Genesis 17:3-9; John 8:51-59
“Amen, amen, I say to you, before Abraham came to be, I AM.”
The well known “I AM.” The Jews knew that God used those words as a name when speaking to Moses. In today’s gospel John presents an insulting man from Nazareth using those same words to identify himself. “Surely he must be crazy” is a believable and likely response for the typical Jew expecting a triumphant savior. Instead the Jews get a lowly person who rebukes their religious practices and the structure they created for their followers. I like to believe that I would have recognized Jesus as the savior if I was alive during those times, but that is wishful thinking. More likely, I would have been like the many other Jews missing the true identity and teachings of Jesus. Do you think you would have embraced Jesus if you were present during his life? No matter what our answers are, we have opportunities to embrace the “I AM” in the midst of our daily lives.
Daniel 3:14-20, 91-92, 95; John 8:31-42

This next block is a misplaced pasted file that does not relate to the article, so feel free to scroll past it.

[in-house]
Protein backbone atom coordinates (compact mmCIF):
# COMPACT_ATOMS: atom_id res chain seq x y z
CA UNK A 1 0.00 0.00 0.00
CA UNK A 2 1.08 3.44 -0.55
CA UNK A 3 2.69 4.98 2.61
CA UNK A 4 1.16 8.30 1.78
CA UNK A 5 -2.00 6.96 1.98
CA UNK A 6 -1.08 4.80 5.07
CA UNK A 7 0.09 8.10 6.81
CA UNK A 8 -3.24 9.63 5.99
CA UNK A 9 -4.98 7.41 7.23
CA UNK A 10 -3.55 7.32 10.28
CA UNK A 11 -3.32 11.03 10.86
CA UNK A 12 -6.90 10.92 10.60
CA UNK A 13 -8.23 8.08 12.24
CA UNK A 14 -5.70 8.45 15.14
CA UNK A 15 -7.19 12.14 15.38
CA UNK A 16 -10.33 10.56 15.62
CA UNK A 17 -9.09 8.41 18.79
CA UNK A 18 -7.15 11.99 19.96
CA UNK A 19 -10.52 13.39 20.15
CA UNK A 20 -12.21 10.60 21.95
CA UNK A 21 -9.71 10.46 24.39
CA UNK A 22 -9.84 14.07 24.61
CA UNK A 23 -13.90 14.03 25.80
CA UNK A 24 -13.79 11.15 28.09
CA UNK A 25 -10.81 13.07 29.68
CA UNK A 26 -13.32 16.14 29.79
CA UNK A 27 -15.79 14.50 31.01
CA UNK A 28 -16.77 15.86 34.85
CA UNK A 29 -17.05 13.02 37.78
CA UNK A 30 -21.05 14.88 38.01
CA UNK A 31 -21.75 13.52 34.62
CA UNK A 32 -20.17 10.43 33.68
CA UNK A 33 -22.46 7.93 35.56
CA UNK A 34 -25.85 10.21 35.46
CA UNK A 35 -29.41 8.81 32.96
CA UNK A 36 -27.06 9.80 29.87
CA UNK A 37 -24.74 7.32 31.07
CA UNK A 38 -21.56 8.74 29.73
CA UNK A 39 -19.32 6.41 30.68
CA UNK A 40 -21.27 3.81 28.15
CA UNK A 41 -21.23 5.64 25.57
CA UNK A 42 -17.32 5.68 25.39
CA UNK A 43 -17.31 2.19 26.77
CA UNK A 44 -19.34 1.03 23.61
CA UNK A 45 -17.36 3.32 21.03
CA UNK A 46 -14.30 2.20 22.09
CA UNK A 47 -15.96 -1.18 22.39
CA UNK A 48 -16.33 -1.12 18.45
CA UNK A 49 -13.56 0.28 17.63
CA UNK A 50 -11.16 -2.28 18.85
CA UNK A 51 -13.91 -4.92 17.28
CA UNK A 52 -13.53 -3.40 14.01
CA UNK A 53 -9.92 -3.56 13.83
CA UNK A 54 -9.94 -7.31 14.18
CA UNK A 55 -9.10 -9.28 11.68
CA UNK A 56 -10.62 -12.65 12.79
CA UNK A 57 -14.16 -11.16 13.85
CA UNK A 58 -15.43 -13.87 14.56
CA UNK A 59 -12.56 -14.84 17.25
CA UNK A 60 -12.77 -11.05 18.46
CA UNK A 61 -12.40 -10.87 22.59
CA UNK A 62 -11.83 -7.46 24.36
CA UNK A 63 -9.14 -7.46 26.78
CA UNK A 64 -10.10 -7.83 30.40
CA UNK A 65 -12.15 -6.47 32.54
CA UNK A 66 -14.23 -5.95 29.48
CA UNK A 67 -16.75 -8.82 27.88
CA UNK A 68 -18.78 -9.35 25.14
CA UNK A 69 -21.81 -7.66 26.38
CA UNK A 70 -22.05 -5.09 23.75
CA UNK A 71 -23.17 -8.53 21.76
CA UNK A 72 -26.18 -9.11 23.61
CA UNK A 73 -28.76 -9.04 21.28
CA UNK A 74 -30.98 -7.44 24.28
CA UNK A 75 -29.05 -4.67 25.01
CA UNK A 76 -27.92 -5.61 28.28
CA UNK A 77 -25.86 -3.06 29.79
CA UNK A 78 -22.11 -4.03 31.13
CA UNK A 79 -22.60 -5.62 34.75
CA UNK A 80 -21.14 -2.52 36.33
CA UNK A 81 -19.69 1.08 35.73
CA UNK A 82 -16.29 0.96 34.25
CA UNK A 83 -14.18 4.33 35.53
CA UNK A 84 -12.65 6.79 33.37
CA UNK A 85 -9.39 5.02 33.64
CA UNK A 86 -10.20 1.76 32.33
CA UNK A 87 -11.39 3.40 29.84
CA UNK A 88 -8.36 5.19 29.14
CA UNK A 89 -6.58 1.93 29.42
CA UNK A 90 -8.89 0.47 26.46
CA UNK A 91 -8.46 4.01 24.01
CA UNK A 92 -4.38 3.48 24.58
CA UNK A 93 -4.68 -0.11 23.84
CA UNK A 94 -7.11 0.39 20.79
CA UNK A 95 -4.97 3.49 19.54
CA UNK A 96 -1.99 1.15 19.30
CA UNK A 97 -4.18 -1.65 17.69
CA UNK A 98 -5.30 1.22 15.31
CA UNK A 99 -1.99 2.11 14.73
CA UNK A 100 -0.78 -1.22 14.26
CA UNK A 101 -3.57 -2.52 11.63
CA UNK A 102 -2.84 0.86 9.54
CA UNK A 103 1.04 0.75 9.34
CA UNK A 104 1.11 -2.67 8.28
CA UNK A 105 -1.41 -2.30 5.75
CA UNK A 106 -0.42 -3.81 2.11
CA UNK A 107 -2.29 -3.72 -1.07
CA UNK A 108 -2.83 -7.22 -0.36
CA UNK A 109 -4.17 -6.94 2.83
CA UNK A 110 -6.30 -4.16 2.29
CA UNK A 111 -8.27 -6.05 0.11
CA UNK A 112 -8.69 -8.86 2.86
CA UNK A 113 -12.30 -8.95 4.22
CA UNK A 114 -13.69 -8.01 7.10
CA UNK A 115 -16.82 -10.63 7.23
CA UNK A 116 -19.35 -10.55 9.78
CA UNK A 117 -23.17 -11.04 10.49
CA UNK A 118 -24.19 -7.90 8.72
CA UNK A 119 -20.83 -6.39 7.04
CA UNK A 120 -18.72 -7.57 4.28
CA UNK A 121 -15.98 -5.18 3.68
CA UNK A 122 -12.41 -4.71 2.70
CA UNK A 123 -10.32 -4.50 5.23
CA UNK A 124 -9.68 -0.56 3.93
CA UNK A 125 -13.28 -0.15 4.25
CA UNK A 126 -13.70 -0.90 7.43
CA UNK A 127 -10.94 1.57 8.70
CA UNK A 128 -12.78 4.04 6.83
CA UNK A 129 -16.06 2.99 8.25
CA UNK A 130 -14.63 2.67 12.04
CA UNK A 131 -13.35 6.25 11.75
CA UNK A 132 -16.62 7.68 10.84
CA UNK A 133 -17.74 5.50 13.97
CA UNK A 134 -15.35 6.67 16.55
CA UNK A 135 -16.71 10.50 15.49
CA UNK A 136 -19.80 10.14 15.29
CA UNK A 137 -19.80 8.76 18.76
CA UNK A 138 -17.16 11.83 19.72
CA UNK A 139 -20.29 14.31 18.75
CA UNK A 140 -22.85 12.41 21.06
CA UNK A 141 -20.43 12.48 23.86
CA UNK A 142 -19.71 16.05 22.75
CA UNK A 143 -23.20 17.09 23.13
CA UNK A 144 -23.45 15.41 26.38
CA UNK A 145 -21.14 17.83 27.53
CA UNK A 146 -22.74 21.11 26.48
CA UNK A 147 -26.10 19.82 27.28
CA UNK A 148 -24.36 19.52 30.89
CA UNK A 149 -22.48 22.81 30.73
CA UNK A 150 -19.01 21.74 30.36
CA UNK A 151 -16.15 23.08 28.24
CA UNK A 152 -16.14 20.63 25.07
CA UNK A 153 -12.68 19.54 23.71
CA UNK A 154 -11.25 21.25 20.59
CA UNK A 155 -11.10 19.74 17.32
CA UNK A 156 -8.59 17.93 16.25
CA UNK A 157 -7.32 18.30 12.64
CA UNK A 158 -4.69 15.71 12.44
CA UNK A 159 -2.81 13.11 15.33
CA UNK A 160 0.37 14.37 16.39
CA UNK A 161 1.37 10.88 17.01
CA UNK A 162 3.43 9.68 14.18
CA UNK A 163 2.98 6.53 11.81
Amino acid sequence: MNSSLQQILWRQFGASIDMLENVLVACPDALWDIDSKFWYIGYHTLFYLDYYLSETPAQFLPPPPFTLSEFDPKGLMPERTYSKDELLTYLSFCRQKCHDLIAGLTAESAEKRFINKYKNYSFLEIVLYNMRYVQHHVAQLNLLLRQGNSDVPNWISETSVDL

Today’s scriptures are an incredible contrast in how people accept God’s guidance and do His will. From Daniel, the story of Shadrach, Meshach and Abednego (you gotta love those names). A story of incredible faith in the face of certain death. Three men whose love for God gives them the resolve to face the wrath of King Nebuchadnezzar (another great name). Even the king marvels that these men would rather die than worship another god. And in the Gospel of John, the story of proud, stiff-necked Jews who refuse to listen, let alone believe, when the Son of God stands in front of them. Jesus tries to advise and guide them, but they are so focused on themselves as descendants of Abraham that they refuse to see. I wonder where I am between these two groups.